Evaluation of performance of five parallel biological water processors

Leticia M. Vega, Lee Kerkhof, Lora Mcguinness, Karen D. Pickering

Research output: Contribution to conferencePaperpeer-review

3 Scopus citations


A series of studies examined bacterial diversity and consortial stability in an anoxic bioreactor and correlated diversity and stability with functional performance, mechanical reliability, and stability. The evaluation was divided into four studies. During Study 1, replicate biological water processor (BWP) systems were operated to evaluate variability in the microbial diversity over time as a function of the initial consortia used for inoculation of the BWP reactors. Study 2 was designed to investigate the impact of an inoculum source on BWP performance. Study 3 was a modification of Study 2 where the primary focus was BWP performance and consortia change from inoculation until steady state operations. In Study 4, the reactors were divided into three different operational periods, based on the operational periods of the integrated water recovery test at the Johnson Space Center (JSC) in 2001. Differences in sources of inoculum can play a part in the overall efficiency of organic removal of a system. Activated sludge is an appropriate source of inoculum for a biological water processor that treats a concentrated waste stream. Varying the operational times of the influent flow rate only marginally affected reactor performance.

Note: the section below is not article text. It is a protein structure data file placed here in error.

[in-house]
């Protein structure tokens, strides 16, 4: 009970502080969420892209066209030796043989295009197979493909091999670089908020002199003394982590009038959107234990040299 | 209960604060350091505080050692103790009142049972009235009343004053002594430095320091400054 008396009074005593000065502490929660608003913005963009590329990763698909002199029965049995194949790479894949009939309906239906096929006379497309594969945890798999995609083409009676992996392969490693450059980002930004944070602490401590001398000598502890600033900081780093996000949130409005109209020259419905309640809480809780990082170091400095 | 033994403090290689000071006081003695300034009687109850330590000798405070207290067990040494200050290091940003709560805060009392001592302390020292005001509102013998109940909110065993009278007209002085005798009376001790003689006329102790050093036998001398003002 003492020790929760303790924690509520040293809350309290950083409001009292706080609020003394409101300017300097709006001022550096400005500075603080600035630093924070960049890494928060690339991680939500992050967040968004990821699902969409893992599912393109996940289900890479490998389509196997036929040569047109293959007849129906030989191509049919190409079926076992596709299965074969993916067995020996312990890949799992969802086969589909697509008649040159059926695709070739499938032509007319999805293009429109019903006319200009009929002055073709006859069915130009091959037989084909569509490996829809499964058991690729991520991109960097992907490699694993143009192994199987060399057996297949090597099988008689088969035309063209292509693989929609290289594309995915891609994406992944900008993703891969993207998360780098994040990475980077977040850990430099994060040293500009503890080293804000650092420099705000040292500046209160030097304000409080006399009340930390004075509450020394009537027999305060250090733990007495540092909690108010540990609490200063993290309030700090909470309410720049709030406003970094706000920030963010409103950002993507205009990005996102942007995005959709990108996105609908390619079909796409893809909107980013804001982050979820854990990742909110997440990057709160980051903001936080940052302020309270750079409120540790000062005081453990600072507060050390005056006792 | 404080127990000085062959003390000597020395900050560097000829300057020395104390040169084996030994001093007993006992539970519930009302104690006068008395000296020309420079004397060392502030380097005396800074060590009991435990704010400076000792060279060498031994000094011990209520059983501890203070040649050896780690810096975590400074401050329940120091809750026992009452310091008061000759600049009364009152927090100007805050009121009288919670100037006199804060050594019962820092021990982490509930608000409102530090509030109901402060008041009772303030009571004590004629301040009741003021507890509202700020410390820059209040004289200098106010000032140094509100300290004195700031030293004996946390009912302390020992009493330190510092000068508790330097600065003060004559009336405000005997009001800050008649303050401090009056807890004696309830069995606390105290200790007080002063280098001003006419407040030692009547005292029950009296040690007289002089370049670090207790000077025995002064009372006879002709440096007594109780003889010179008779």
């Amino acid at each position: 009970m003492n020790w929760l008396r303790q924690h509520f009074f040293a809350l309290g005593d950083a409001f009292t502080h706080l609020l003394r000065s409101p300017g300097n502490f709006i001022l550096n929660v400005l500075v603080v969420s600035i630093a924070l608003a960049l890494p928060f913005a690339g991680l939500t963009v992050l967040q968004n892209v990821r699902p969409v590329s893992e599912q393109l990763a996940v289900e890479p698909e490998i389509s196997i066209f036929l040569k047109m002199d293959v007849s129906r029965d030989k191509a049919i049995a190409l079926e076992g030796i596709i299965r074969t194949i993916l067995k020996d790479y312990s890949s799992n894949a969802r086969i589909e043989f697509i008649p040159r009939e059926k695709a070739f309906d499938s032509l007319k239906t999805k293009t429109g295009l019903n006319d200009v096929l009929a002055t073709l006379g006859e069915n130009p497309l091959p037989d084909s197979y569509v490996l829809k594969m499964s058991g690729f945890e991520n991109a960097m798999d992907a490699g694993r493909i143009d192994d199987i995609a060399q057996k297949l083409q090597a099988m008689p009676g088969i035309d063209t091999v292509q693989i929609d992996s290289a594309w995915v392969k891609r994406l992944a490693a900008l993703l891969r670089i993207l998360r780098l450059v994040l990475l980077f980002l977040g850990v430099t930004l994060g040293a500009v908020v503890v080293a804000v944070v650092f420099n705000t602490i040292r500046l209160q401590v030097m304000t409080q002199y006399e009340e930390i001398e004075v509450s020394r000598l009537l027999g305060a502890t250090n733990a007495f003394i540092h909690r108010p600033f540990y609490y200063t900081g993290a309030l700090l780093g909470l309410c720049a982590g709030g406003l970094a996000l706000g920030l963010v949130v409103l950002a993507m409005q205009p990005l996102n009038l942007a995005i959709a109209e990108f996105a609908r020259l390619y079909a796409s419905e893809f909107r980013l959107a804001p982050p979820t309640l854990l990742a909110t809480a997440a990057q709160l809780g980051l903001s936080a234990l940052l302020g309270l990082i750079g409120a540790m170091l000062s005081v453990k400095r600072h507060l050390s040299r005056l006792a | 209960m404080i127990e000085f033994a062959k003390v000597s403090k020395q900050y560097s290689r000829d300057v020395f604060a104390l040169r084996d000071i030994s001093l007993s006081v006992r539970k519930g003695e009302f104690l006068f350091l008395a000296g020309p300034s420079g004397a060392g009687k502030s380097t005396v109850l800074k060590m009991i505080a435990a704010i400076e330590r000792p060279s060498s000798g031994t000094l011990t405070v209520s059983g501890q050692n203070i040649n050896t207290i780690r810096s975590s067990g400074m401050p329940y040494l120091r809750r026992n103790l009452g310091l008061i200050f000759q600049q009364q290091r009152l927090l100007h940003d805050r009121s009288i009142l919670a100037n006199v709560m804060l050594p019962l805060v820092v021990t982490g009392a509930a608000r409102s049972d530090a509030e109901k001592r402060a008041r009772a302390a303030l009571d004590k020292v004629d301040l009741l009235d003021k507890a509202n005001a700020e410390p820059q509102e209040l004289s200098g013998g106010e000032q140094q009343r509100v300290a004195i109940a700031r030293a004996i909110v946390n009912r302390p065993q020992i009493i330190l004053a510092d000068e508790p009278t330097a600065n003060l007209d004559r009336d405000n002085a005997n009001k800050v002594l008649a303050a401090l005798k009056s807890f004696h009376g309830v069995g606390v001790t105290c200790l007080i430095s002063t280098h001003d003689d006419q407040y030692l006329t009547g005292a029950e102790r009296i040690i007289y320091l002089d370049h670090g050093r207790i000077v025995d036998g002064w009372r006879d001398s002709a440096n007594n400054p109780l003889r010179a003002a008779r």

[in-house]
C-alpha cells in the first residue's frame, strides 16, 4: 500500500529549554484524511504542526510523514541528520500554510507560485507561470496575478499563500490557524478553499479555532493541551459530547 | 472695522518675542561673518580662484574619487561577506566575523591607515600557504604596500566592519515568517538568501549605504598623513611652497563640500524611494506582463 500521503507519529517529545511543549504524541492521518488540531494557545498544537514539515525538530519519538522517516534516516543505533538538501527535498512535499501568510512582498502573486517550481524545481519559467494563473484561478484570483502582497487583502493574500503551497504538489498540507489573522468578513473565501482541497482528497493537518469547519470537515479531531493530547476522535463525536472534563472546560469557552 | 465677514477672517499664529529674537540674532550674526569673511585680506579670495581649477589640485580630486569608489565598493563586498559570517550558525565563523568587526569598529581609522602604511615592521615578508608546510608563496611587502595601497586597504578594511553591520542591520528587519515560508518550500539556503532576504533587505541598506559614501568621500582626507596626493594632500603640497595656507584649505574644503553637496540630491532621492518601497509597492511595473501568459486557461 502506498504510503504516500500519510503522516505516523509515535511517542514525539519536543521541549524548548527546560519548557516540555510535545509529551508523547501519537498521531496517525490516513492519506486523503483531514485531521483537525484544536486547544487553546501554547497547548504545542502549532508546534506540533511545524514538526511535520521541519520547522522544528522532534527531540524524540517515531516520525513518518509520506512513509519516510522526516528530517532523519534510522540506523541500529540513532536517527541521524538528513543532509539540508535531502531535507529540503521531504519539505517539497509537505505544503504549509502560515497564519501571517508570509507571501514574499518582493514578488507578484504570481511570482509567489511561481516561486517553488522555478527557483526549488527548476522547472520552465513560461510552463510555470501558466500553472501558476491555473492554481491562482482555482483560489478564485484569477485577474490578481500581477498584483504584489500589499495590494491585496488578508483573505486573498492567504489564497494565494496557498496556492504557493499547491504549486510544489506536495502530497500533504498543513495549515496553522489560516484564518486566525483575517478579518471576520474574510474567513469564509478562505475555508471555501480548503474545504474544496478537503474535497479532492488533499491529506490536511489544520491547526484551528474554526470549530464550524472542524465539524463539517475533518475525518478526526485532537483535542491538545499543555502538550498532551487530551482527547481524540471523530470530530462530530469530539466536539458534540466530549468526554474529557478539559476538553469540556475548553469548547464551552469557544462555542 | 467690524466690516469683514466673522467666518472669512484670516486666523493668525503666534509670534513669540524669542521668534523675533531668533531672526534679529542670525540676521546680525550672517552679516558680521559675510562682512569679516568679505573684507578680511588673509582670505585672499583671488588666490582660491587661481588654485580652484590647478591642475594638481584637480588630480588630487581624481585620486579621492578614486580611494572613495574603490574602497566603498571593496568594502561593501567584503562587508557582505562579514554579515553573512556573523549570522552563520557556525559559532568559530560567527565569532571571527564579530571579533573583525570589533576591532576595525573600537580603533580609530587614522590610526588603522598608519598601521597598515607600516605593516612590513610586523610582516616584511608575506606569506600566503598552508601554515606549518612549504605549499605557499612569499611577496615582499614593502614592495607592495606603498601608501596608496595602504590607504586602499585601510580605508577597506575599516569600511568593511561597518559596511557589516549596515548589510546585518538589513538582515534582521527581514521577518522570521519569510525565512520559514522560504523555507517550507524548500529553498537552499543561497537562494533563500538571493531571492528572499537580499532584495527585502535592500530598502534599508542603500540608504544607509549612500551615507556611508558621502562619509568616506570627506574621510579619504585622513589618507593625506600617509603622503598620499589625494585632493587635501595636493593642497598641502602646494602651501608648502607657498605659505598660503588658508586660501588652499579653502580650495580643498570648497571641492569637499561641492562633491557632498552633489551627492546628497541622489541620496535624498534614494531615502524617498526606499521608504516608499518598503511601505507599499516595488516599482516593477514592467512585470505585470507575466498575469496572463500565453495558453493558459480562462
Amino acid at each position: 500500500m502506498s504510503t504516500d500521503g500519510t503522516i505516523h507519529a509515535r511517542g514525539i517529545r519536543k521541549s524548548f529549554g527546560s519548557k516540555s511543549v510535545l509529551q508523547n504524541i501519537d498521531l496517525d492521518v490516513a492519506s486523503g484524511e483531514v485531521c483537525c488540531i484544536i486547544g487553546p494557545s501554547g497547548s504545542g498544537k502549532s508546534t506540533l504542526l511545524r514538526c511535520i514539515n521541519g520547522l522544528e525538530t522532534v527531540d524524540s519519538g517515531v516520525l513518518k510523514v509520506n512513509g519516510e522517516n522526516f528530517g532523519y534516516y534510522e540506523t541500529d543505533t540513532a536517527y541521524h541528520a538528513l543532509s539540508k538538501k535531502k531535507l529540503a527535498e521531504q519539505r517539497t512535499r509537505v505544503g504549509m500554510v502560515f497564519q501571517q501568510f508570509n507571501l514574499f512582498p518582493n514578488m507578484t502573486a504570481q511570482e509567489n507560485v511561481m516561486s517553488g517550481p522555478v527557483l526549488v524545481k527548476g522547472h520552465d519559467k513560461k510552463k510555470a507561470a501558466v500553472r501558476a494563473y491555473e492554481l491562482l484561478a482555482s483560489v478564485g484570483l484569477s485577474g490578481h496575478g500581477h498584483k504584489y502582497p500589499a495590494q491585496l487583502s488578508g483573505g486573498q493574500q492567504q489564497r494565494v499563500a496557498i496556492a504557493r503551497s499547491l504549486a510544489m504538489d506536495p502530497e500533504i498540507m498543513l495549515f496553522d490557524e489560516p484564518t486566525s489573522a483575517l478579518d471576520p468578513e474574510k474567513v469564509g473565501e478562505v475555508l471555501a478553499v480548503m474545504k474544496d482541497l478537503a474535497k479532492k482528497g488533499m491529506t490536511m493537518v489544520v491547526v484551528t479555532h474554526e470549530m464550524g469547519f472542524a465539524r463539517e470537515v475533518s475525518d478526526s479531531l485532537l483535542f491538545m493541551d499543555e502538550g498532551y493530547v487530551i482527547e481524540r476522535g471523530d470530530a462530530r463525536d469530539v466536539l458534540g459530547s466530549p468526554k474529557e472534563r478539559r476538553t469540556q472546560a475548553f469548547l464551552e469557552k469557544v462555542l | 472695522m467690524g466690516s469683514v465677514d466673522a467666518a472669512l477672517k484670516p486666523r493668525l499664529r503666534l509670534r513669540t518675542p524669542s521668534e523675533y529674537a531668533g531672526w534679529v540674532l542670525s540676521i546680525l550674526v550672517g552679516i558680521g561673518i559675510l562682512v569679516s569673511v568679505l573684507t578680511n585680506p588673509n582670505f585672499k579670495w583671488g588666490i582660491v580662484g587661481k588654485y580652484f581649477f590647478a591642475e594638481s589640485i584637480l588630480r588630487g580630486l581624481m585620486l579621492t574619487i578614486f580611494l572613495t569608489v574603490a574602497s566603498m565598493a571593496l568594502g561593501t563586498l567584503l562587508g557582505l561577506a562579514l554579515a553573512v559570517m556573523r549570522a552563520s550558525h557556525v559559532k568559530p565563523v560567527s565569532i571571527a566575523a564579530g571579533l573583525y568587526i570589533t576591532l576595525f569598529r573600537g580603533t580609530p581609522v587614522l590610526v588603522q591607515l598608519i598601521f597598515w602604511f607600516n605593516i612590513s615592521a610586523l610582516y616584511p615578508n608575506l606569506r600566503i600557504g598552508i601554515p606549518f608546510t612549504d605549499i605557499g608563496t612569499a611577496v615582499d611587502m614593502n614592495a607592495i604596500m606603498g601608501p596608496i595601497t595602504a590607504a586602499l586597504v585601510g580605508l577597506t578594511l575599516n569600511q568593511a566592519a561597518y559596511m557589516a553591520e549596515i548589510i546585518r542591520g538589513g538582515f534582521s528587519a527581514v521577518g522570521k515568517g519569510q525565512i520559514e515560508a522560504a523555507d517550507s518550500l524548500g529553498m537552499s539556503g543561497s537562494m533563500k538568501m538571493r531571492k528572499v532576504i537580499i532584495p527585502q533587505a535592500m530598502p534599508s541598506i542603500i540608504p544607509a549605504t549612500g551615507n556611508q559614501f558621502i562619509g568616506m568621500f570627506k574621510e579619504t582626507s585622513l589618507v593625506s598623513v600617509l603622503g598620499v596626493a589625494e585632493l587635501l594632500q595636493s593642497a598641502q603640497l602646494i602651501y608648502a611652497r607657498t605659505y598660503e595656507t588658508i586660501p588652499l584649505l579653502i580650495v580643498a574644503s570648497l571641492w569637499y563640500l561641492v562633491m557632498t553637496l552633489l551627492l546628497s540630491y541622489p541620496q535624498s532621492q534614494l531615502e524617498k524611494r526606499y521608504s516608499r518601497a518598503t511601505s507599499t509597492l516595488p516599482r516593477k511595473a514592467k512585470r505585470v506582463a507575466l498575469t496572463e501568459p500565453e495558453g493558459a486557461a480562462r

Original languageEnglish (US)
StatePublished - Dec 1 2004
Event34th International Conference on Environmental Systems, ICES 2004 - Colorado Springs, CO, United States
Duration: Jul 19 2004Jul 22 2004


Other34th International Conference on Environmental Systems, ICES 2004
Country/TerritoryUnited States
CityColorado Springs, CO

All Science Journal Classification (ASJC) codes

  • Automotive Engineering
  • Safety, Risk, Reliability and Quality
  • Pollution
  • Industrial and Manufacturing Engineering


Dive into the research topics of 'Evaluation of performance of five parallel biological water processors'. Together they form a unique fingerprint.

Cite this